Not sure if any of these is the problem, but things you probably want to check out, and all pretty easy.
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December 17, 2009 1:47:09 AM

I never took off the fans so i know those arent the problem. so its either the heatsink isnt touching it, i know i dont have any thermal compound, mostly because i didnt know what all the "gray crap" as i called it, was on it so i wiped it off.. Bad idea i guess. Where can i buy the thermal compound?

And the radeon 9600 is fairly decent sized, http://img.tomshardware.com/cn/newsimages/2003/0000494/... heres a picture of it.

I may put my 9250 back in cause its smaller.
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December 17, 2009 5:25:00 PM

Search "arctic silver" on newegg. It is the best thermal compound. Also, SUPER important...lol. When you install, put a very small amount on the cpu, about the size of your pinky nail (there are specific ways depending on the processor type, quad, dual, etc, but this should work fine for you), then make sure the heat sink is firmly secured.
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a b B Homebuilt system
December 17, 2009 7:37:32 PM

avarice_13 said:
i know i dont have any thermal compound, mostly because i didnt know what all the "gray crap" as i called it, was on it so i wiped it off..


Well, there's your problem. You can either order more from Newegg, or pick it up at pretty much any computer store. As mentioned earlier, Arctic Silver is probably the best you can buy.

I wouldn't worry about the 9600. It's probably not the problem, now that you've identified a far more likely issue.
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December 18, 2009 2:14:49 AM

Thanks guys, ill let you know how it goes tomorrow after i get the stuff.

Is there anything that wont hurt the processor as a temporary fix for the paste?

Im having serious gaming withdrawals here XD

And i have another question..

The reason why i replaced my motherboard was all 5 hard drives that i had gave me a similar problem. None of them had anything on them, and whenever i tried to install windows, which i also tried 3 different copies of, the setup would freeze, or i would get a blue screen during the setup. Is that a motherboard problem or something completely different?

If my old board is still good, ill pop it in my spare PC as a little upgrade.
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a b B Homebuilt system
December 18, 2009 7:20:05 AM

I would not run the machine without thermal paste for any reason if it's giving you those temps. You don't want to messwith it until you get the heat under control.

Hard to say if the old problem was the motherboard or the RAM. It certainly sounds suspicious if several hard drives did not work with the system. But then again, it could be an issue with bad RAM, mismatched RAM or undervolted RAM that was causing a system hang before any program could run. We really need to know the specs of the RAM to figure that out.
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December 18, 2009 2:31:37 PM

capt_taco said:
I would not run the machine without thermal paste for any reason if it's giving you those temps. You don't want to messwith it until you get the heat under control.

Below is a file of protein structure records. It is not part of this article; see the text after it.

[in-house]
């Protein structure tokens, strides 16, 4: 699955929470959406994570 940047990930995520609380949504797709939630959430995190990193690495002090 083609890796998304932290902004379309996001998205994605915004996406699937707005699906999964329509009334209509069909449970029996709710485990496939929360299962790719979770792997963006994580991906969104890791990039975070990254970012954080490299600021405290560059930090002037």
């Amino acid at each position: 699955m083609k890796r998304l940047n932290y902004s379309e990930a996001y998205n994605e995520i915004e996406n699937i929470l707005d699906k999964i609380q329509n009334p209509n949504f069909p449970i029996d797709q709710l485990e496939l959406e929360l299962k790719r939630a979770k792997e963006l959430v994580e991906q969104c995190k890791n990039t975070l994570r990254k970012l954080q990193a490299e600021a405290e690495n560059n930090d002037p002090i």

Hard to say if the old problem was the motherboard or the RAM. It certainly sounds suspicious if several hard drives did not work with the system. But then again, it could be an issue with bad RAM, mismatched RAM or undervolted RAM that was causing a system hang before any program could run. We really need to know the specs of the RAM to figure that out.



Agreed, i wouldnt even turn the system on if there is no thermal interface mat. If the cpu is auto-shutting down, then it is very close to cooking itself to death.
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December 18, 2009 9:33:00 PM

Got the thermal paste, everything works great.

How do i find the specs of my ram?
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a b B Homebuilt system
December 18, 2009 10:35:20 PM

Sometimes it's just printed on the sticks themselves. If not, you can download a program like CPU-Z and it should be able to identify it for you.

If there's not an obvious mismatch or voltage problem, I honestly would not spend a hell of a lot of time troubleshooting the old motherboard, because a) If it's a Pentium 4-era component, there's a very real chance that it just doesn't work anymore, and b) If it turns out to be functional, installing it in another system may still be more trouble than it's worth because you'll still face big-time limitations with any motherboard of that era.

Basically, when dealing with technology that old, my motto is, if it's still running, don't mess with it. The chance of winding up with a screwed up machine usually far outweighs the potential benefits.
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December 19, 2009 5:14:10 AM

Yeah good point.. I don't have a job yet so what i have is what i get. I looked at the popular builds thread and, yeah im a gamer, but im not hardcore, i was looking mostly at the "Budget" system, when i start getting a positive cash flow i think that will be my next system.

But im 99.9% sure my overheating problem is fixed with the AS5, so this topic can be closed.
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a b B Homebuilt system
December 19, 2009 6:05:33 AM

Give somebody a 'best answer' to mark it as solved and only googlers with your problem will see it.